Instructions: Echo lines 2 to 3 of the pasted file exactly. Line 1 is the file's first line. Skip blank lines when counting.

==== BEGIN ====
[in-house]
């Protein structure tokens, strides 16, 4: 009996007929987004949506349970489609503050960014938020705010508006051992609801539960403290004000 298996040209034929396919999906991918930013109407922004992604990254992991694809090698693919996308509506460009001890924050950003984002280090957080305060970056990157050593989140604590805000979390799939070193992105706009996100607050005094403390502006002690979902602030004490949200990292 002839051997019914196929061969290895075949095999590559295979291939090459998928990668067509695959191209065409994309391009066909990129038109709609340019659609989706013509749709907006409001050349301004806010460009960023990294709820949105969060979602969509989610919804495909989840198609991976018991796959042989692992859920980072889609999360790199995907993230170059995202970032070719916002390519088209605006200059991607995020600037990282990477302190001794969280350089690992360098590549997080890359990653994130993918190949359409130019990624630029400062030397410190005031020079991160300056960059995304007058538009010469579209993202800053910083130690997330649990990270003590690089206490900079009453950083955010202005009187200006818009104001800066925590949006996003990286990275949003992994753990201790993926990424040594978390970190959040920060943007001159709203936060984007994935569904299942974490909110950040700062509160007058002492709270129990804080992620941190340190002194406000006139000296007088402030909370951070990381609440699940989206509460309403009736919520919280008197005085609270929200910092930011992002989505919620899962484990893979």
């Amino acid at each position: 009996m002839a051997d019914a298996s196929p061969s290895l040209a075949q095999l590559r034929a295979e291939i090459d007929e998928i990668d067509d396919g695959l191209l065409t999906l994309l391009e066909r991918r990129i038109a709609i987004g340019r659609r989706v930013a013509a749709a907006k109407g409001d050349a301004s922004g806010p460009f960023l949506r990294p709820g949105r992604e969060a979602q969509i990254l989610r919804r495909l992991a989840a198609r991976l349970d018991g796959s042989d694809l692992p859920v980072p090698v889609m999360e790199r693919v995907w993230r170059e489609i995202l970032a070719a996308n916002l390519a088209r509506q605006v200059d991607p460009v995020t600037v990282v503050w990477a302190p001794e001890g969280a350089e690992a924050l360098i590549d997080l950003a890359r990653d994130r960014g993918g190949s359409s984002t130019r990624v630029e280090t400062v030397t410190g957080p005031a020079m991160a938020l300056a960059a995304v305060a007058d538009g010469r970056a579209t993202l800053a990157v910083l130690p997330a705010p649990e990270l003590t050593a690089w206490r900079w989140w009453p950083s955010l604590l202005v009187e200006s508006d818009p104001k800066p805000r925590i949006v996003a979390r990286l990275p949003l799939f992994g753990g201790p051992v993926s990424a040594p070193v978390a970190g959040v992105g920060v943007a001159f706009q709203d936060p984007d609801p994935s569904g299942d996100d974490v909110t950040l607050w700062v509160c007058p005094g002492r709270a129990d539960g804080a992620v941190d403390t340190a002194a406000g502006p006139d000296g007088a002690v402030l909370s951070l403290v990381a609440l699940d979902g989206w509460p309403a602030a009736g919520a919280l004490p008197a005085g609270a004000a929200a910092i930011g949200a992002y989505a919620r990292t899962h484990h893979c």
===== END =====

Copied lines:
């Protein structure tokens, strides 16, 4: 009996007929987004949506349970489609503050960014938020705010508006051992609801539960403290004000 298996040209034929396919999906991918930013109407922004992604990254992991694809090698693919996308509506460009001890924050950003984002280090957080305060970056990157050593989140604590805000979390799939070193992105706009996100607050005094403390502006002690979902602030004490949200990292 002839051997019914196929061969290895075949095999590559295979291939090459998928990668067509695959191209065409994309391009066909990129038109709609340019659609989706013509749709907006409001050349301004806010460009960023990294709820949105969060979602969509989610919804495909989840198609991976018991796959042989692992859920980072889609999360790199995907993230170059995202970032070719916002390519088209605006200059991607995020600037990282990477302190001794969280350089690992360098590549997080890359990653994130993918190949359409130019990624630029400062030397410190005031020079991160300056960059995304007058538009010469579209993202800053910083130690997330649990990270003590690089206490900079009453950083955010202005009187200006818009104001800066925590949006996003990286990275949003992994753990201790993926990424040594978390970190959040920060943007001159709203936060984007994935569904299942974490909110950040700062509160007058002492709270129990804080992620941190340190002194406000006139000296007088402030909370951070990381609440699940989206509460309403009736919520919280008197005085609270929200910092930011992002989505919620899962484990893979």
């Amino acid at each position: 009996m002839a051997d019914a298996s196929p061969s290895l040209a075949q095999l590559r034929a295979e291939i090459d007929e998928i990668d067509d396919g695959l191209l065409t999906l994309l391009e066909r991918r990129i038109a709609i987004g340019r659609r989706v930013a013509a749709a907006k109407g409001d050349a301004s922004g806010p460009f960023l949506r990294p709820g949105r992604e969060a979602q969509i990254l989610r919804r495909l992991a989840a198609r991976l349970d018991g796959s042989d694809l692992p859920v980072p090698v889609m999360e790199r693919v995907w993230r170059e489609i995202l970032a070719a996308n916002l390519a088209r509506q605006v200059d991607p460009v995020t600037v990282v503050w990477a302190p001794e001890g969280a350089e690992a924050l360098i590549d997080l950003a890359r990653d994130r960014g993918g190949s359409s984002t130019r990624v630029e280090t400062v030397t410190g957080p005031a020079m991160a938020l300056a960059a995304v305060a007058d538009g010469r970056a579209t993202l800053a990157v910083l130690p997330a705010p649990e990270l003590t050593a690089w206490r900079w989140w009453p950083s955010l604590l202005v009187e200006s508006d818009p104001k800066p805000r925590i949006v996003a979390r990286l990275p949003l799939f992994g753990g201790p051992v993926s990424a040594p070193v978390a970190g959040v992105g920060v943007a001159f706009q709203d936060p984007d609801p994935s569904g299942d996100d974490v909110t950040l607050w700062v509160c007058p005094g002492r709270a129990d539960g804080a992620v941190d403390t340190a002194a406000g502006p006139d000296g007088a002690v402030l909370s951070l403290v990381a609440l699940d979902g989206w509460p309403a602030a009736g919520a919280l004490p008197a005085g609270a004000a929200a910092i930011g949200a992002y989505a919620r990292t899962h484990h893979c």